Children need involved fathers throughout their lives—kids with active dads are less likely to drop out of school, become obese, have risky sex, and develop mental health problems. But little boys, in particular, need their dads during the “terrible twos”, when boys experience testosterone-fueled aggression for the first time and have no idea how to deal with it. During this crucial period, it’s up to father figures to show boys how to cope with their emotional impulses, so they don’t become aggressive, violent men.
“A child can get into all kinds of trouble,” Paul Golding, psychologist and executive director of Santa Fe Boys Educational Foundation, told Fatherly. “Usually this becomes socialized out of children by the time they start school. Rough and tumble play between fathers and sons is a good way to channel this boy energy at this time.”
That’s not to say little girls don’t need proper role models, too. But a growing amount of evidence—including one new study in the Journal of Infant Mental Health—suggests that boys are more vulnerable than girls when it comes to chemical toxins, neglect, abuse, and other factors that can disrupt healthy neurological development. “Optimal human male gender functioning in adulthood is associated with regulated testosterone levels that underlie adaptive sexual functions, pair bonding, and fathering, as well as implicit power motivation and achievement motivation,” writes study author Allan Schore, of UCLA. Experts suspect that some of these biological imperatives, and gender differences in brain development, may even explain why there are higher rates of autism, ADHD, schizophrenia, and attachment disorders among men.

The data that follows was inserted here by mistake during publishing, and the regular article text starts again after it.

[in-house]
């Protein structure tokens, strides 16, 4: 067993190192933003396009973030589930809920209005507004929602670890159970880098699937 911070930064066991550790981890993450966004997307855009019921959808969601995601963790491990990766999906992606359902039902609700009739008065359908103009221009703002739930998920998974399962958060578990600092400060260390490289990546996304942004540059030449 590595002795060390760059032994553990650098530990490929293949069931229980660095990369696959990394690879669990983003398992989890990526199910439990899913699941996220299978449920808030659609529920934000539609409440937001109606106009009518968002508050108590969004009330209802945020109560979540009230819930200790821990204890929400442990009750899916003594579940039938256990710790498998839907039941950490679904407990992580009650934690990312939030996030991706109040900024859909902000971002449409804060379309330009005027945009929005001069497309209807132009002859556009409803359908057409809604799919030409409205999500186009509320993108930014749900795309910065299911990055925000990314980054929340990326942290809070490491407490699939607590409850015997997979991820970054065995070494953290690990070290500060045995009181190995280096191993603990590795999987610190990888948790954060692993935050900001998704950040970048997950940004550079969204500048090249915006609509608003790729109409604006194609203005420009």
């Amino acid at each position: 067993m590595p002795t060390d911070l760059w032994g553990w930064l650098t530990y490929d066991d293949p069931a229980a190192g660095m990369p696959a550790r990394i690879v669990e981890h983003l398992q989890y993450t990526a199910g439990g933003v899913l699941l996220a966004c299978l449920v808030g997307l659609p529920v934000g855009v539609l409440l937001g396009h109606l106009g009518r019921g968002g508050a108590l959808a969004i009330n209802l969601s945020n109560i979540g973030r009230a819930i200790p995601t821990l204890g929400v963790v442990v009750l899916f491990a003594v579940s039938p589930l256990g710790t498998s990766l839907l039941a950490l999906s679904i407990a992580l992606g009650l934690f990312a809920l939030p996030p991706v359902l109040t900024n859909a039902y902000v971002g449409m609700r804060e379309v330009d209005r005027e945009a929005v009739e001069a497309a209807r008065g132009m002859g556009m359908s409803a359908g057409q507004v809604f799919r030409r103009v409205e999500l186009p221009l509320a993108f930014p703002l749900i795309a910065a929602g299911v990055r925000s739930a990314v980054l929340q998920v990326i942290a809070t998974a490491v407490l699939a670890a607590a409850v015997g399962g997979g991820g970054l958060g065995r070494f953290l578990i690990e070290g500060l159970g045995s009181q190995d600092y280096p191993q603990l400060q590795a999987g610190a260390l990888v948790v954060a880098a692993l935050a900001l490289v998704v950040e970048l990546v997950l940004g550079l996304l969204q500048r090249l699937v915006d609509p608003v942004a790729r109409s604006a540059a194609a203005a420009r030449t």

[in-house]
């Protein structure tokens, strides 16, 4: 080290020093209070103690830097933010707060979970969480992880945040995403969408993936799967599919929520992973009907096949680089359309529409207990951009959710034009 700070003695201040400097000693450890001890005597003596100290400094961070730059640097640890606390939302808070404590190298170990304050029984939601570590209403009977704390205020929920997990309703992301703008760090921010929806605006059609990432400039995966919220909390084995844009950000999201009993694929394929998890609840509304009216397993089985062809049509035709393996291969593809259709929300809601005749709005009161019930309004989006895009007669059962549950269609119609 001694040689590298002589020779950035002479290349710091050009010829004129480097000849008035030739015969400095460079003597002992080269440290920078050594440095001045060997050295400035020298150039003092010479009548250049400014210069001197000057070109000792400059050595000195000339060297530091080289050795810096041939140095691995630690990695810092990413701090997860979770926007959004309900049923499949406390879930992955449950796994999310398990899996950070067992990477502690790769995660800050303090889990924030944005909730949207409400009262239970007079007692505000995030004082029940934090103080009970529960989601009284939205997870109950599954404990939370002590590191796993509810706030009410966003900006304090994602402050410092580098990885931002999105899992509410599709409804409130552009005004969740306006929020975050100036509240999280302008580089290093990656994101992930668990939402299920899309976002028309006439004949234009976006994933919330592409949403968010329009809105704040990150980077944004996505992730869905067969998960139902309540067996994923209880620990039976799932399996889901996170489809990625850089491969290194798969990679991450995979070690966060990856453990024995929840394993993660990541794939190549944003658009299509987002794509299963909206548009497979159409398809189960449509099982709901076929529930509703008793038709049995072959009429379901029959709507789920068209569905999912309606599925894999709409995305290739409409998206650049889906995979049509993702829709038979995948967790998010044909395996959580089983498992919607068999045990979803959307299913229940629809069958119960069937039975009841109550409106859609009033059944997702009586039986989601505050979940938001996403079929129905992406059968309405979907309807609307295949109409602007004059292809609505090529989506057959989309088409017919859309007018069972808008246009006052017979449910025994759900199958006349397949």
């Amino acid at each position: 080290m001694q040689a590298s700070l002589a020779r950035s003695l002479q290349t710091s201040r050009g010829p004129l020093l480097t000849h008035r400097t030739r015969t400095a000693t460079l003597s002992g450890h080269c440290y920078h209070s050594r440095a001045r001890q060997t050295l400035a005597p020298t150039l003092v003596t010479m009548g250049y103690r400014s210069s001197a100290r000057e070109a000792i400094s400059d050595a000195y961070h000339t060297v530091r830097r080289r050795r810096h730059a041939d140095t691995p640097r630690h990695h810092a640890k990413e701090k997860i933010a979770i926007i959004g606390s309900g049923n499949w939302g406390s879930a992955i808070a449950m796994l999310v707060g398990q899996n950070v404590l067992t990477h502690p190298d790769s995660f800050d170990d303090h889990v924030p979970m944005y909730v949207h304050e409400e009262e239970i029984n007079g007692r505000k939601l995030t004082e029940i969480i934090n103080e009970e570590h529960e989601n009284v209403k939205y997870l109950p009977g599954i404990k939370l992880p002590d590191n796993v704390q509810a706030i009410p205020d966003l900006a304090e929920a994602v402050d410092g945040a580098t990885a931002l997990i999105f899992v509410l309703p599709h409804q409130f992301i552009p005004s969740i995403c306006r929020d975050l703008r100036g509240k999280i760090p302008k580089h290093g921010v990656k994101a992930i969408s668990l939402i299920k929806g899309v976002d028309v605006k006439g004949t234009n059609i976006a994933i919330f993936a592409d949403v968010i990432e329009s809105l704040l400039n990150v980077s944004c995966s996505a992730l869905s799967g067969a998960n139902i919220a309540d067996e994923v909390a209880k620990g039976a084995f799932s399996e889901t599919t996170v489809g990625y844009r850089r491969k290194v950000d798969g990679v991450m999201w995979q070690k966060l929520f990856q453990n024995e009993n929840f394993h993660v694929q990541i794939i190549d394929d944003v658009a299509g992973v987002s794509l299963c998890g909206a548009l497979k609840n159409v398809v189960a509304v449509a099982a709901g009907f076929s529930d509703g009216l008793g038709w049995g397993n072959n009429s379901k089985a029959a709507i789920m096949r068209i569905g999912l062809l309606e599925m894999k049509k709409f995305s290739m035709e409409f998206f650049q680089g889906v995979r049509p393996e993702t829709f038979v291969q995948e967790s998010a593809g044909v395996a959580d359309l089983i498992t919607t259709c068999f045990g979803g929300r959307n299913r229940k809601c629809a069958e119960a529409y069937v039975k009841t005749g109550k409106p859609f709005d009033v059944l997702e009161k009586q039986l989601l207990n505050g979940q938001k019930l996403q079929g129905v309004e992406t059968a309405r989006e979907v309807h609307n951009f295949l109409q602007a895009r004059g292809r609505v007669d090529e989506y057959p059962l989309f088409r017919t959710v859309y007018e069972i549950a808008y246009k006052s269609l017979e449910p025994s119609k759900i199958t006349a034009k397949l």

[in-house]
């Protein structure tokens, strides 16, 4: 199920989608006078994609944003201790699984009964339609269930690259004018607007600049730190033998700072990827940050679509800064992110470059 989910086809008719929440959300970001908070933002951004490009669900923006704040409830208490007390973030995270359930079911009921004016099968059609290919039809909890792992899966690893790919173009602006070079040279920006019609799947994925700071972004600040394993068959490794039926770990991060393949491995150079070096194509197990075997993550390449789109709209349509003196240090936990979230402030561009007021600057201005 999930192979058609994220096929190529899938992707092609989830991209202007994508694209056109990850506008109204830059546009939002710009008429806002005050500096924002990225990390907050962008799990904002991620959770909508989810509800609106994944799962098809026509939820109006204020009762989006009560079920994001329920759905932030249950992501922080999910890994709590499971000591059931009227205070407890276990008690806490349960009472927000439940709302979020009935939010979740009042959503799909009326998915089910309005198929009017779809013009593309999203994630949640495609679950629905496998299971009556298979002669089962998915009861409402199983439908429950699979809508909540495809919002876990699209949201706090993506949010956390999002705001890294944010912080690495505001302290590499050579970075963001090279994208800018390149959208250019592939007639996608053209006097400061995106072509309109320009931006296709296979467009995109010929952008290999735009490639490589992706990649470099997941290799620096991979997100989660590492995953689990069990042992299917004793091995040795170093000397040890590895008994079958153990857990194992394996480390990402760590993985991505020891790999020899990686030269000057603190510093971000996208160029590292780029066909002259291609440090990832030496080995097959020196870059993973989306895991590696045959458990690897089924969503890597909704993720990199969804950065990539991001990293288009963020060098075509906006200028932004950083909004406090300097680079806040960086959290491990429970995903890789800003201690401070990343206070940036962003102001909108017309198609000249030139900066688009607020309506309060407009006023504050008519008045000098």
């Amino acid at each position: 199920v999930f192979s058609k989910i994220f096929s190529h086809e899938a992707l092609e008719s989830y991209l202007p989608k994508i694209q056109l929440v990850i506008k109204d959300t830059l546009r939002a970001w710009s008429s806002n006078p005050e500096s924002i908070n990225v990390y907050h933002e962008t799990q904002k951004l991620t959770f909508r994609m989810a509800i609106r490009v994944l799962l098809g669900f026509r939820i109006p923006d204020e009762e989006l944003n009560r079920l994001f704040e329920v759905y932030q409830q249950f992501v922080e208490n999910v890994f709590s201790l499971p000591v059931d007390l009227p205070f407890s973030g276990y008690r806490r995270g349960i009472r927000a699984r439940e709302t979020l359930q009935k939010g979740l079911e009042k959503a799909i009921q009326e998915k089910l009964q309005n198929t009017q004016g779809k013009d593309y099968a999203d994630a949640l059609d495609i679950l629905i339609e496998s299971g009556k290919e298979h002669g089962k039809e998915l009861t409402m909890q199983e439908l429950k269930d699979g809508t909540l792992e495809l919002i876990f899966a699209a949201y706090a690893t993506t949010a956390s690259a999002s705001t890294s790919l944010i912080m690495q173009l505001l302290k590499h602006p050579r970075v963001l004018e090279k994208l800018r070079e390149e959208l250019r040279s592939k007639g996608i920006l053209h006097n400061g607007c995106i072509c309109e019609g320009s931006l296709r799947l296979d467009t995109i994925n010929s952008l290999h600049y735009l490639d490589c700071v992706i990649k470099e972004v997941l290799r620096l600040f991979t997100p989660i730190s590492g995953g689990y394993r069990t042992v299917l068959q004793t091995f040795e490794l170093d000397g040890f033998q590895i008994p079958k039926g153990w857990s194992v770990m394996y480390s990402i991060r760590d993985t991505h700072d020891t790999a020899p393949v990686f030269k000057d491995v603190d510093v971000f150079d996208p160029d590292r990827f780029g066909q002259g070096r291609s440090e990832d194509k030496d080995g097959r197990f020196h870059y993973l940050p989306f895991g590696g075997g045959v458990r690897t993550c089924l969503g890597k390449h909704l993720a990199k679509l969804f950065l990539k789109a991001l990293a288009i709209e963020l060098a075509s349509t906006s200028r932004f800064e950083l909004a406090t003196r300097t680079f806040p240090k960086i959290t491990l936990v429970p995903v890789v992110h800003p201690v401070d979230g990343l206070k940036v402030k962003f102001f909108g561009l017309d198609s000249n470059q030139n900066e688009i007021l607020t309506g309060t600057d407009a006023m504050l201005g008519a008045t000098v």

The same could be said for girls born with abnormally high levels of prenatal testosterone, or congenital adrenal hyperplasia (CAH), Golding notes. About 1 out of 5,000 girls are born with CAH in the US and, like boys who have been exposed to higher levels of testosterone in the womb, they display less empathy, more aggression, assertiveness, and impulsive behavior. And for them, too, an active father mitigates much of the harm. Studies suggest girls with CAH, like boys, benefit greatly from rough and tumble play with dad.
Of course, not every child has a father. Fortunately, Golding clarifies that father figures—mentors, teachers, and other caring adults—can shoulder the paternal responsibility of setting limits and modeling safe displays of aggression (even if rough and tumble play isn’t in the cards). “Boys will find compensation for father loss or father lack of salience wherever they are able,” he says. “The point is that fathering is important and we must ask the question why and who is doing it these days for both boys and girls and especially for boys.”